Other search tools

About this data

The publication data currently available has been vetted by Vanderbilt faculty, staff, administrators and trainees. The data itself is retrieved directly from NCBI's PubMed and is automatically updated on a weekly basis to ensure accuracy and completeness.

If you have any questions or comments, please contact us.

Results: 1 to 10 of 87

Publication Record

Connections

Characteristic findings of cervical Papanicolaou tests from transgender patients on androgen therapy: Challenges in detecting dysplasia.
Adkins BD, Barlow AB, Jack A, Schultenover SJ, Desouki MM, Coogan AC, Weiss VL
(2018) Cytopathology 29: 281-287
MeSH Terms: Androgens, Atypical Squamous Cells of the Cervix, Cervical Intraepithelial Neoplasia, Cervix Uteri, Ectodermal Dysplasia, Female, Humans, Papanicolaou Test, Papillomavirus Infections, Retrospective Studies, Squamous Intraepithelial Lesions of the Cervix, Transgender Persons, Uterine Cervical Neoplasms, Vaginal Smears
Show Abstract · Added April 15, 2019
INTRODUCTION - The characteristic features of Papanicolaou (Pap) tests collected from female-to-male (FTM) transgender patients on androgen therapy have not been well defined in the literature. FTM transgender patients require cervical cancer screening with the same recommended frequency as cis-gender females. Dysplasia remains challenging to differentiate from atrophy. Without pertinent history, the atrophic findings in younger transgender patients can be misinterpreted as high-grade dysplasia.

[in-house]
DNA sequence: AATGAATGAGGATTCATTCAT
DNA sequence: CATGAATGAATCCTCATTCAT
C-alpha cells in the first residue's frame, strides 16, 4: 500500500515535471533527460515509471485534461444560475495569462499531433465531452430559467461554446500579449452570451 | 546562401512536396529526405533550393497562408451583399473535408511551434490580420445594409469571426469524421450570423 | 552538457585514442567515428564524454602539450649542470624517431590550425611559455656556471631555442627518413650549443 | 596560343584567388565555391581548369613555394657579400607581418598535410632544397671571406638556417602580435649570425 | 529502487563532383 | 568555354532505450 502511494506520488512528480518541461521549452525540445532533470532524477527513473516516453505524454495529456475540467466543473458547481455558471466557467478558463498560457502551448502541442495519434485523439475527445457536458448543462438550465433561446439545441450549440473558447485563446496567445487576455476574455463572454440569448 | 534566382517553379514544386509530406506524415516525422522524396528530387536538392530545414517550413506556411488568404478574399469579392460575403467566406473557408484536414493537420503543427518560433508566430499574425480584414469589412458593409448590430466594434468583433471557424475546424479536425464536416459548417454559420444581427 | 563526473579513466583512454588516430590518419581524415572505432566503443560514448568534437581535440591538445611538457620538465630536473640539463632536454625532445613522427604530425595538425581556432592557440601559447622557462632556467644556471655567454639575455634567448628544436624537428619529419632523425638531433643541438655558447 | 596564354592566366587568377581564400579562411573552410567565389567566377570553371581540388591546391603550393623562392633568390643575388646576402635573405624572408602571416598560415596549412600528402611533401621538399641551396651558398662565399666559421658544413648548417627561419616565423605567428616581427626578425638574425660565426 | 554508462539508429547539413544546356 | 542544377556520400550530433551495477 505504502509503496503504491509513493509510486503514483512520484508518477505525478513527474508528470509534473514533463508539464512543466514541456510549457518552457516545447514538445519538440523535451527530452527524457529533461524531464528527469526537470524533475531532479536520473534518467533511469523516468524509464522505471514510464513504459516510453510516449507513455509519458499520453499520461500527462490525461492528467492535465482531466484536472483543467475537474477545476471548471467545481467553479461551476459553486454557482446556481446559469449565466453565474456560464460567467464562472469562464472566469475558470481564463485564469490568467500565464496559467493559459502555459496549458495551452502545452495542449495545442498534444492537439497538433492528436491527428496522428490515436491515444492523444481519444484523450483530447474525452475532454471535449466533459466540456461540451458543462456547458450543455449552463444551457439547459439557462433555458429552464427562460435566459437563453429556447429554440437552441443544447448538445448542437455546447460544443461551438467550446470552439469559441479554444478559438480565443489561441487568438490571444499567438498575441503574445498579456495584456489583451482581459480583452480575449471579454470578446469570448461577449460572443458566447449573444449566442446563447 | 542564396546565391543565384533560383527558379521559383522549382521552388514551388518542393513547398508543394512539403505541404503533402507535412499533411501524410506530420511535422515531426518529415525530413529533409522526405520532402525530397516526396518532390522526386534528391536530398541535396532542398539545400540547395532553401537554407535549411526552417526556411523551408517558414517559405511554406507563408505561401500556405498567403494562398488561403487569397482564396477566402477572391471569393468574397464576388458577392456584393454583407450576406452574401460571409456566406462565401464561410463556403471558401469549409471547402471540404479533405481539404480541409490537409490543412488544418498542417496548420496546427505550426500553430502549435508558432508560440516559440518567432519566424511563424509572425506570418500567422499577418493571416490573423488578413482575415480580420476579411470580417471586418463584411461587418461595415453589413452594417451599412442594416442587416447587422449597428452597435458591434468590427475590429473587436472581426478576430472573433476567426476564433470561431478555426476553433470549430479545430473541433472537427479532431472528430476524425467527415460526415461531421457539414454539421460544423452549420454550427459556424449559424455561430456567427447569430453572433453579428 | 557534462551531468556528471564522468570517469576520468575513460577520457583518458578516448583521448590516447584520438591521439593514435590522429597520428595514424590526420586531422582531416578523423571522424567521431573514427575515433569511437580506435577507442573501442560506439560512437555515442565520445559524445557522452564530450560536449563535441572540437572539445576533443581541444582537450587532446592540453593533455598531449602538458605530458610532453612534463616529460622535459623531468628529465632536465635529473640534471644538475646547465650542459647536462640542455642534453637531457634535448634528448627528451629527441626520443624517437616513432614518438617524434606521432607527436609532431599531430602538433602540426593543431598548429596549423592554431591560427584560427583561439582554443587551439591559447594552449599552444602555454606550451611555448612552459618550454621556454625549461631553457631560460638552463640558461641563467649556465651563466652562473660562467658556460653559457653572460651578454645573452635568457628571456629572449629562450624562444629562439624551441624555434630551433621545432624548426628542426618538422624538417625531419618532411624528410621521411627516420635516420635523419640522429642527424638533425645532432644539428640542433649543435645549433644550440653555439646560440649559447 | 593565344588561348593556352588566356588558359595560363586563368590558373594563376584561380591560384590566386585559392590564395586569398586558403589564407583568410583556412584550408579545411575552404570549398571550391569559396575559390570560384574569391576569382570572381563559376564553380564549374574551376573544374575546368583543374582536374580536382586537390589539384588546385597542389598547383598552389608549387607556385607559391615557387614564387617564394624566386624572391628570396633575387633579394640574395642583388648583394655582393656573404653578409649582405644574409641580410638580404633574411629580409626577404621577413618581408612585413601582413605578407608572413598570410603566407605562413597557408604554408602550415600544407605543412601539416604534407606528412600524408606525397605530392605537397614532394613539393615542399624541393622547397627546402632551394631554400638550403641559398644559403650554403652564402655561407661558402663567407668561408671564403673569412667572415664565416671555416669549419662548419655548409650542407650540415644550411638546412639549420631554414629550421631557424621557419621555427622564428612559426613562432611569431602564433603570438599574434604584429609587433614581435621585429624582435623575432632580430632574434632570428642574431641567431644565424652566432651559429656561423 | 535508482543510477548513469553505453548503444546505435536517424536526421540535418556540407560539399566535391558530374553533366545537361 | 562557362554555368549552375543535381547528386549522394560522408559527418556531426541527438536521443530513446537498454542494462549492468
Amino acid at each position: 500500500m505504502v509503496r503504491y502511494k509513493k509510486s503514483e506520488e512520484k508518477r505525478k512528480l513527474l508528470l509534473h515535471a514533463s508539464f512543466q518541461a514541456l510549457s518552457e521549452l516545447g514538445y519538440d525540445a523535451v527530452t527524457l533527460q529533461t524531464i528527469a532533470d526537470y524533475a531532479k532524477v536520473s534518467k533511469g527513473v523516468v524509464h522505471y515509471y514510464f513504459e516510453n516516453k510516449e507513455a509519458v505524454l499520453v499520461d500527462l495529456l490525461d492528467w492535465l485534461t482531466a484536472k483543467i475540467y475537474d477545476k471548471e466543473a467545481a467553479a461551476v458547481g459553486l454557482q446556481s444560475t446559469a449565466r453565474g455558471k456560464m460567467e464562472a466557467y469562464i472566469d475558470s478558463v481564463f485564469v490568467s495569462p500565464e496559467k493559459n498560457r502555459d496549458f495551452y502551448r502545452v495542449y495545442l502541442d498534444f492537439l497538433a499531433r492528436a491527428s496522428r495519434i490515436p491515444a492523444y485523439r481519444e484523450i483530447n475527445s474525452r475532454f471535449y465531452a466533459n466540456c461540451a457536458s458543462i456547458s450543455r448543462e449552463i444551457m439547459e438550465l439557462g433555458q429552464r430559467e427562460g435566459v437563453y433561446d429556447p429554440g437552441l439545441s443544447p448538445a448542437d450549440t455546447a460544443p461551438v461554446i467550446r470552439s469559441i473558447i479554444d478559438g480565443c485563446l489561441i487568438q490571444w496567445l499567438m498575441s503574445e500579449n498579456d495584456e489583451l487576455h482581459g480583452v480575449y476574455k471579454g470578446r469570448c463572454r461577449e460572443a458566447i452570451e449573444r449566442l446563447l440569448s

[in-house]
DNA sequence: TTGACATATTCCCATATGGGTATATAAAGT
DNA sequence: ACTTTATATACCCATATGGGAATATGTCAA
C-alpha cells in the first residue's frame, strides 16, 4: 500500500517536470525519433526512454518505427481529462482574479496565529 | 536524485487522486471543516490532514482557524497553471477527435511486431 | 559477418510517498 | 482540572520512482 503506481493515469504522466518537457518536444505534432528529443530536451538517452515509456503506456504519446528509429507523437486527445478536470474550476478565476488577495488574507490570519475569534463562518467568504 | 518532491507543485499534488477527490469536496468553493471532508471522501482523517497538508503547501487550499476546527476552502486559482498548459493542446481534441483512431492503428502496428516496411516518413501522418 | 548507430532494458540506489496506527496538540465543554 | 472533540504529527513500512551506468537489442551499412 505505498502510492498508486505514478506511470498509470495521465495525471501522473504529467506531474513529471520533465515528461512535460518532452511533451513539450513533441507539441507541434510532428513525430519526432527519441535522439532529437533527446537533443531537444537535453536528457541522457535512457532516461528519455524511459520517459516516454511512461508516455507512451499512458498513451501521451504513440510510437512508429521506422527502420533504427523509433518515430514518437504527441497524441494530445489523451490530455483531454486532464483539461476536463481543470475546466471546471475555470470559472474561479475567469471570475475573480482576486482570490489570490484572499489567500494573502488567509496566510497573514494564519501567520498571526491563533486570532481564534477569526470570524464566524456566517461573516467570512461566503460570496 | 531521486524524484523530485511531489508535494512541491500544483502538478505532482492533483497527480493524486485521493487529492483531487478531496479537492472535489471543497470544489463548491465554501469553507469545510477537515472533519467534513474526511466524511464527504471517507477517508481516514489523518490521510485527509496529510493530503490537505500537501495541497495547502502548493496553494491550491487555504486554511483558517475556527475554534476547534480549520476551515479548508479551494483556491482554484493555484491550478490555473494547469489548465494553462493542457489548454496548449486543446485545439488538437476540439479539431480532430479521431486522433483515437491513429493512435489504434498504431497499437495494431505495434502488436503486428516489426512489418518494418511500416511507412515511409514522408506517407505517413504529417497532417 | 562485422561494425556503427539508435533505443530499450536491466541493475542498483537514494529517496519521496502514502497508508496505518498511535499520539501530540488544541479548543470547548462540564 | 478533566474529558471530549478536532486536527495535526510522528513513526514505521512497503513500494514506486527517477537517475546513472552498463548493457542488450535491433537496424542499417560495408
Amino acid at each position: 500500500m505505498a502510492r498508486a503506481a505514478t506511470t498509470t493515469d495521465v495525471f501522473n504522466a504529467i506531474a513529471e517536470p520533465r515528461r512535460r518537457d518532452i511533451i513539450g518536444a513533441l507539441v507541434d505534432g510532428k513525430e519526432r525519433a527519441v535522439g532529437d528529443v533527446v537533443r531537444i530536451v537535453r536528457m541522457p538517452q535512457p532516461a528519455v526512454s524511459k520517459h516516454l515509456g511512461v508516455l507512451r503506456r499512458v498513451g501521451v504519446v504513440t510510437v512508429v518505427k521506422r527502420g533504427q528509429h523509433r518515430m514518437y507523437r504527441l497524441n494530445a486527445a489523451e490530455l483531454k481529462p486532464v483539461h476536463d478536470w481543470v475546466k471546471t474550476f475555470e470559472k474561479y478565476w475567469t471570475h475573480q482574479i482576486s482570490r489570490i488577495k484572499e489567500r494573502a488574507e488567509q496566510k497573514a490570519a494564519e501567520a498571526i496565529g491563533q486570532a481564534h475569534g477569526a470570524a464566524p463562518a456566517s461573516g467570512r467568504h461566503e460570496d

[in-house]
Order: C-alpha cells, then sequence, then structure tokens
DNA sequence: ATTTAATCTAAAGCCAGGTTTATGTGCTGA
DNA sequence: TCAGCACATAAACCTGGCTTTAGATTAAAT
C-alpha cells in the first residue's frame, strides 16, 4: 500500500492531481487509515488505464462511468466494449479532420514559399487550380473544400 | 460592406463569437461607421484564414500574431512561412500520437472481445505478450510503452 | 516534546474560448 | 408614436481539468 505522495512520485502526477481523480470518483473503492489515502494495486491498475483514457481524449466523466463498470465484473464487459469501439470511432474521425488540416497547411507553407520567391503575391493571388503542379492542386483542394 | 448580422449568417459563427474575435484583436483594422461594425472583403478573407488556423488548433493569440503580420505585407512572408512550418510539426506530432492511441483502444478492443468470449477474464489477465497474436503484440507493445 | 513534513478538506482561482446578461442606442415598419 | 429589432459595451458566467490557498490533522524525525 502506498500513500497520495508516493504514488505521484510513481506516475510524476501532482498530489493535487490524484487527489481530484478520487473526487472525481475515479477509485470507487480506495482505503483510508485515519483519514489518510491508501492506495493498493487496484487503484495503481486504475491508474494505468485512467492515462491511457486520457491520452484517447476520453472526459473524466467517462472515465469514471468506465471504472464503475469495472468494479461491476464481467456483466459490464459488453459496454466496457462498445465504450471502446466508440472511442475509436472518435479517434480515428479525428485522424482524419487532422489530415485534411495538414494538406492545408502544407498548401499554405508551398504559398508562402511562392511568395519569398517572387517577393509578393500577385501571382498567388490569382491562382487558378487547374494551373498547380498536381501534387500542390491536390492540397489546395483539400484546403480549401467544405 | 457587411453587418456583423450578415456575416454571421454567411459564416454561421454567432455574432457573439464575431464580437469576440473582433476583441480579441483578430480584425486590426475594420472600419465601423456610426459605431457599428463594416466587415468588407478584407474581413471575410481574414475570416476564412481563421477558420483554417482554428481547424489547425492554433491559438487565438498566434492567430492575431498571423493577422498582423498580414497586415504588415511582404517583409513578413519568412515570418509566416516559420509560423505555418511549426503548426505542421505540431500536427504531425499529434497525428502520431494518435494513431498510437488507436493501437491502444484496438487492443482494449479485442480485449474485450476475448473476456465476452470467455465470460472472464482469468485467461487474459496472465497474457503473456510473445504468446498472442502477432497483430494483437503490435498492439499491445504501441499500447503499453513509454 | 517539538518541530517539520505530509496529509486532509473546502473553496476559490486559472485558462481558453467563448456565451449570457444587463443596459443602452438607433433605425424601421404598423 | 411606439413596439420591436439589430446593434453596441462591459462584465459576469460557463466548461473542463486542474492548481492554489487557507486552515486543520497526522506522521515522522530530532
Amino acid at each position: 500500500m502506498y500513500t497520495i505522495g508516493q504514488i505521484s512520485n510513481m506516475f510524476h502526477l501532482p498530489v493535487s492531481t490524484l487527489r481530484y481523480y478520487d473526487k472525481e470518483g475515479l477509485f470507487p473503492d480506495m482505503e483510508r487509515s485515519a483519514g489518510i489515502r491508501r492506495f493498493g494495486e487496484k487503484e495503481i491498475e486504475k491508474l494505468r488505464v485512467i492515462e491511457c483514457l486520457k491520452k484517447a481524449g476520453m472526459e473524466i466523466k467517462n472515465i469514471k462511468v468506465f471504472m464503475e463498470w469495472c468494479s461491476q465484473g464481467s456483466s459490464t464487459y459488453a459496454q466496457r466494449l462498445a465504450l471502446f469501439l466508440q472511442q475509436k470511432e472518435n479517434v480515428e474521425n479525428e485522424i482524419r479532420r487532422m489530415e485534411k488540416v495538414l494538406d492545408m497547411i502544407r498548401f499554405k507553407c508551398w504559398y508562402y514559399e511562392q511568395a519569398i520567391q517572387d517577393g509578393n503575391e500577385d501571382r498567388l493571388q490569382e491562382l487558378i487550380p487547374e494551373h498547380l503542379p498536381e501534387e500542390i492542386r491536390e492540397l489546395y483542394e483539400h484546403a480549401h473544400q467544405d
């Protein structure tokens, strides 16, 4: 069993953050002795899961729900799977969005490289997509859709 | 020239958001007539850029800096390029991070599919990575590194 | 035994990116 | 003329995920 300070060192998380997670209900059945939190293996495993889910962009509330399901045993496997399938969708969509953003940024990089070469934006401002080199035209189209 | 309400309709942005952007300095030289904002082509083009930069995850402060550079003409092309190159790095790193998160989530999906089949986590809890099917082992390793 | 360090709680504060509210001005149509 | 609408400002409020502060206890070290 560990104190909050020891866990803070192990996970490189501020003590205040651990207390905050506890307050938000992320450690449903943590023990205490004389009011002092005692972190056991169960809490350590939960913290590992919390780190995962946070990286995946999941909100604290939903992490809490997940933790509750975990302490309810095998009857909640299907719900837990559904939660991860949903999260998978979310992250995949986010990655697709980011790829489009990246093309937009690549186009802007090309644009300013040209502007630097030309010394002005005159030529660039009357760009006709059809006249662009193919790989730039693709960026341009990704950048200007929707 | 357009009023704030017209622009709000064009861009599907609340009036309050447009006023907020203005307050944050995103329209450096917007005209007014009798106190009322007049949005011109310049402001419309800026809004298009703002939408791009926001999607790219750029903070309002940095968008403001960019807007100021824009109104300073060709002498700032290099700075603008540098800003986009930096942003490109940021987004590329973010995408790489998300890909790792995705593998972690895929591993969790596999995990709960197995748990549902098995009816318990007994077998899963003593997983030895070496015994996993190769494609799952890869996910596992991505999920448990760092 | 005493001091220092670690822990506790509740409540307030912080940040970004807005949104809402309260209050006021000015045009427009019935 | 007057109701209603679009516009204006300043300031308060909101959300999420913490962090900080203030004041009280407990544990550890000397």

METHODS - A review of all cervical Pap tests of transgender patients receiving androgen therapy (2010-2017) was performed. Bethesda diagnosis, cytomorphological features, HPV testing and cervical biopsy results were reviewed.
RESULTS - Eleven transgender patients receiving androgen therapy were identified with 23 cervical Pap tests, 11 HPV tests and five cervical biopsies performed. A review of the Pap tests demonstrated: 57% negative for intraepithelial lesion; 13% unsatisfactory; 13% atypical squamous cells of undetermined significance; 13% atypical squamous cells - cannot exclude high-grade squamous intraepithelial lesion; and 4% high-grade squamous intraepithelial lesion. The rates of abnormal tests were higher than our age-matched cis-gender atrophic cohort rates of unsatisfactory (0.5%), atypical squamous cells of undetermined significance (7%), atypical squamous cells-cannot exclude high-grade squamous intraepithelial lesion (0%) and high-grade squamous intraepithelial lesion (0.5%). The cytological findings from liquid-based preparations included dispersed and clustered parabasal-type cells, scattered degenerated cells, smooth evenly dispersed chromatin, and occasional mild nuclear enlargement and irregularity. Dysplastic cells had larger nuclei, hyperchromatic clumped chromatin, and more irregular nuclear contours.